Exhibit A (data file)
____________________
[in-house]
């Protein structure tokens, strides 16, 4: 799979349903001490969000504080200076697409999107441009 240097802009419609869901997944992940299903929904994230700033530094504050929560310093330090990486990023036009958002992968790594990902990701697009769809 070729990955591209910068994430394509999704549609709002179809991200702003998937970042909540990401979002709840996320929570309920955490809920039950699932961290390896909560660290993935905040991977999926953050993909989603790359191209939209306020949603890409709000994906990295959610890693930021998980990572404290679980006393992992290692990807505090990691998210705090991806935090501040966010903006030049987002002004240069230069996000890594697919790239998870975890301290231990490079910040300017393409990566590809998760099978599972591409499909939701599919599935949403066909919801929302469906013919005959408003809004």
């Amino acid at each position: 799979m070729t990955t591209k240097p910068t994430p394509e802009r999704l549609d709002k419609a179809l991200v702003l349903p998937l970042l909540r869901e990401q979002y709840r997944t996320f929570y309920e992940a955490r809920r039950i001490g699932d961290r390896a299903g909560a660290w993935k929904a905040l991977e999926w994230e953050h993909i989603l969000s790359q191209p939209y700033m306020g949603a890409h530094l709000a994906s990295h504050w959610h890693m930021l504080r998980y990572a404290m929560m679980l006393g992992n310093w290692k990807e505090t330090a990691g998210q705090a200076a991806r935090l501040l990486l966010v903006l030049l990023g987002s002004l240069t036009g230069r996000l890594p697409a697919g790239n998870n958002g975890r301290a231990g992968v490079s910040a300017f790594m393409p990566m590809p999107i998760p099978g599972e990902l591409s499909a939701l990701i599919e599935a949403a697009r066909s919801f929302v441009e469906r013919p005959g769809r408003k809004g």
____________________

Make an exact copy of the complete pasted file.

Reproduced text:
[in-house]
């Protein structure tokens, strides 16, 4: 799979349903001490969000504080200076697409999107441009 240097802009419609869901997944992940299903929904994230700033530094504050929560310093330090990486990023036009958002992968790594990902990701697009769809 070729990955591209910068994430394509999704549609709002179809991200702003998937970042909540990401979002709840996320929570309920955490809920039950699932961290390896909560660290993935905040991977999926953050993909989603790359191209939209306020949603890409709000994906990295959610890693930021998980990572404290679980006393992992290692990807505090990691998210705090991806935090501040966010903006030049987002002004240069230069996000890594697919790239998870975890301290231990490079910040300017393409990566590809998760099978599972591409499909939701599919599935949403066909919801929302469906013919005959408003809004």
């Amino acid at each position: 799979m070729t990955t591209k240097p910068t994430p394509e802009r999704l549609d709002k419609a179809l991200v702003l349903p998937l970042l909540r869901e990401q979002y709840r997944t996320f929570y309920e992940a955490r809920r039950i001490g699932d961290r390896a299903g909560a660290w993935k929904a905040l991977e999926w994230e953050h993909i989603l969000s790359q191209p939209y700033m306020g949603a890409h530094l709000a994906s990295h504050w959610h890693m930021l504080r998980y990572a404290m929560m679980l006393g992992n310093w290692k990807e505090t330090a990691g998210q705090a200076a991806r935090l501040l990486l966010v903006l030049l990023g987002s002004l240069t036009g230069r996000l890594p697409a697919g790239n998870n958002g975890r301290a231990g992968v490079s910040a300017f790594m393409p990566m590809p999107i998760p099978g599972e990902l591409s499909a939701l990701i599919e599935a949403a697009r066909s919801f929302v441009e469906r013919p005959g769809r408003k809004g």